I found that the stock mounting brackets that came with the horns were fine, but needed a few custom bends. To gain extra clearance, I discarded the plastic decorative covers on each horn. I also removed the chrome grills and pared down the flared section of each horn, first with a hacksaw then with a die grinder. The material is plastic and is easy to work with, and removing the flare makes the horn much more compact. The Fiamm instructions are fairly worthless (obviously written by the same fellow who wrote the Givi instructions), but pay attention to the allowable mounting orientation. The horns must be able to drain any water which gets into them or they will fail.
3. Mounting-- I ended up mounting the first horn directly above the coolant recovery tank, using the bolt which holds the tank to a tab coming off the frame of the bike. The fit is very tight, and only one of the horn pair will fit properly. Once installed, the coolant tank filler will be blocked by the horn, so unbolting the horn bracket will be necessary if/when you need to add coolant...less than a five minute job, though. When installing the horn in this location, the limiting factor will be clearance to the mid-fairing, particularly the plastic louvers. Be sure you have that clearance before you force the fairing back into position....
The second horn is easier. It mounts directly below the coolant tank, bolting to an elongated slot already in the tank's bracket. My only concern about this location was its proximity to the exhaust pipe for the right front cylinder. I found that the horn body (plastic side) ran quite warm after prolonged idling, but was cool if the bike was moving. To be on the safe side, I covered the plastic area of the horn with aluminum tape, similar to the stuff Honda uses in the same area to protect the fairing parts from the heat. Now the horn actually runs cooler than the fairing pieces do.
4. Why Bother?--Mounting and wiring a pair of Fiamm horns will take several hours if you do a methodical, neat job of it. Plus, the horns will set you back about $40. Why not just stay with the stock horn?
Fiamms are god-awful loud. Painfully loud, even with ear protection and a helmet on. They WILL wake the dead, and WILL be heard by the deaf, the distracted and the disinterested. Do continue to cover your front brake, but plan on using it much less frequently once the Fiamm horns are installed. I have put them on every car and bike I have owned in the past ten years, and wouldn't even consider staying with stock horns now.H4 headlight conversion for '90+ VFRs and Blue Ion Bulbs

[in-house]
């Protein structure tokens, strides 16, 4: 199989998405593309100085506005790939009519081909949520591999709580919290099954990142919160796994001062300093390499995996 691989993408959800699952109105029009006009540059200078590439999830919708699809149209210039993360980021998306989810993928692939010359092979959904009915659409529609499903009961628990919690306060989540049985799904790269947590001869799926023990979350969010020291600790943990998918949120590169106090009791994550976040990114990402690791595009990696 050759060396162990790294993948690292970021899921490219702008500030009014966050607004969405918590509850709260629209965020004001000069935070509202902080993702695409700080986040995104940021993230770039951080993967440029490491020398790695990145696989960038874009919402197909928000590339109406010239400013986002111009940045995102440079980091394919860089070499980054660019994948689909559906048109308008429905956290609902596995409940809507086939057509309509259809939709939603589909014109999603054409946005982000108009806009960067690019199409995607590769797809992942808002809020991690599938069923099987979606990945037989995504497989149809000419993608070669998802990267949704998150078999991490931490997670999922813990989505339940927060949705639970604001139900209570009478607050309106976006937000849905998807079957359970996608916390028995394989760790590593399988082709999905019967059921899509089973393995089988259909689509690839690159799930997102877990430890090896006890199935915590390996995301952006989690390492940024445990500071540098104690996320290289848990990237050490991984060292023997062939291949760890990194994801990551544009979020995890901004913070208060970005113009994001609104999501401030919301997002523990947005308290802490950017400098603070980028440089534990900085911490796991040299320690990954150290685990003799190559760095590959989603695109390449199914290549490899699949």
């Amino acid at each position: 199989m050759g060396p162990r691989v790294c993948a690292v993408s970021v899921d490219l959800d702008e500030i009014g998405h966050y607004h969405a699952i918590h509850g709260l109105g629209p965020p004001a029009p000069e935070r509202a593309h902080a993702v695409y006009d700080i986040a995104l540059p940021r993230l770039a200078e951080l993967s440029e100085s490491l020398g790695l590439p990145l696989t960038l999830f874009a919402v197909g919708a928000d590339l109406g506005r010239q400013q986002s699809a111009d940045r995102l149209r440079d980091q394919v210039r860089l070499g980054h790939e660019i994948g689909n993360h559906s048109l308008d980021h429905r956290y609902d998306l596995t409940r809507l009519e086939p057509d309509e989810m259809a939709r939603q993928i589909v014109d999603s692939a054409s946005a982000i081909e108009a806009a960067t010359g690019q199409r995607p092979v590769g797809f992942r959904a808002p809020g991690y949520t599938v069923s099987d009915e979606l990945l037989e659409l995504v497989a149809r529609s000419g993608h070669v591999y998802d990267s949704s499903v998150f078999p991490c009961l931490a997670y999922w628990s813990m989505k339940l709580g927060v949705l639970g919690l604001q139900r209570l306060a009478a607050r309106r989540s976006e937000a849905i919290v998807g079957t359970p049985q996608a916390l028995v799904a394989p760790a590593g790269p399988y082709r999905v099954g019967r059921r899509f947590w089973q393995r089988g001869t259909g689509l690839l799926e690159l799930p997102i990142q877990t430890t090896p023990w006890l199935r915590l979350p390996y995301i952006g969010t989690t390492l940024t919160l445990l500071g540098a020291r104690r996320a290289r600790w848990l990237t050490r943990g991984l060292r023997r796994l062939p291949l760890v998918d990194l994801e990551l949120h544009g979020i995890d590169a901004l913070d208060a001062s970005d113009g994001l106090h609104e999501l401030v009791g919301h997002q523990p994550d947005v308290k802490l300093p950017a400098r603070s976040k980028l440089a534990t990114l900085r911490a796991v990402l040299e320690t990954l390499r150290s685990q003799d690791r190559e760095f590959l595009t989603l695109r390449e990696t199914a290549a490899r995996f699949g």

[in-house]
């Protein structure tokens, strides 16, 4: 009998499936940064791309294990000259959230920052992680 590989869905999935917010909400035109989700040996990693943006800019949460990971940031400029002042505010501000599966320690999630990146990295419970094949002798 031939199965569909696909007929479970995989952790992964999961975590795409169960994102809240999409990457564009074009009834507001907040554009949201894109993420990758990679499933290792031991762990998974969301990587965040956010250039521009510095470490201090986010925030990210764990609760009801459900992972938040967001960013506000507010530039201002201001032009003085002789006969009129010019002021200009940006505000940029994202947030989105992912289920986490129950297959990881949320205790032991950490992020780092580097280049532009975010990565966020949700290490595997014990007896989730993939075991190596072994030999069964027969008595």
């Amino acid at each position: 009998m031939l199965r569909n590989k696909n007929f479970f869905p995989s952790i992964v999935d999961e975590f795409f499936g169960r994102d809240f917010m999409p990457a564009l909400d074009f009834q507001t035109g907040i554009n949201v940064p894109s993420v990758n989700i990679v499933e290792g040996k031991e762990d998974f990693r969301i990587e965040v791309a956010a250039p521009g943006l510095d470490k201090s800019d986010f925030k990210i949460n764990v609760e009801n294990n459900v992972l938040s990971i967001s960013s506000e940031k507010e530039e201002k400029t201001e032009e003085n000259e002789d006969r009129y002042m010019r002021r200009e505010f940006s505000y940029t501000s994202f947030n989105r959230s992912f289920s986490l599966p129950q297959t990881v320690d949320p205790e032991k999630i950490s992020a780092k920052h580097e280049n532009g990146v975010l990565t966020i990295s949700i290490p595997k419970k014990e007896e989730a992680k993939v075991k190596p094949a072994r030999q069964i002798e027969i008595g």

Here are a couple sources for Blue Ion and other H4 bulbs:
Competition Ltd: http://www.htnews.com/comptltd
Jeff Knights: http://www.qni.com/~nyztyz/tenzo/index1.htmInexpensive VFR Throttle Lock
Many have asked about Throttle Locks for VFRs. The primary use is to rest your right hand on those long distance rides. The 2 choices are a Throttlemeister or an O-ring lock.
The Throttlemeister is machined metal (stainless I think?) bar-end replacements. The right bar-end houses a locking mechanism that when twisted, creates enough friction to hold the throttle in place. From everyone I've heard the quality of these bar-ends is very high, but so is the price about $100.
The other alternative is an O-ring (about $97.50 cheaper). One that fits perfectly on VFRs is Caterpillar Part #8M5266. Installation is simple, place the O-ring on the right bar-end. When ready to engage the throttle lock roll the O-ring towards the throttle grip until it rests in the valley between the end of the grip and the bar-end. The O-ring does NOT fall into the valley, it simply rides on top of the valley. It also creates enough friction to hold the throttle in place.Caterpiller O-ring Specs:
Note: The term Throttle Lock is really a misnomer. These devices simply create friction so the throttle doesn't return to the idle position. With the "lock" FULLY engaged, you can change the throttle position to increase or decrease speed.Turn Signal Mod - '90-'93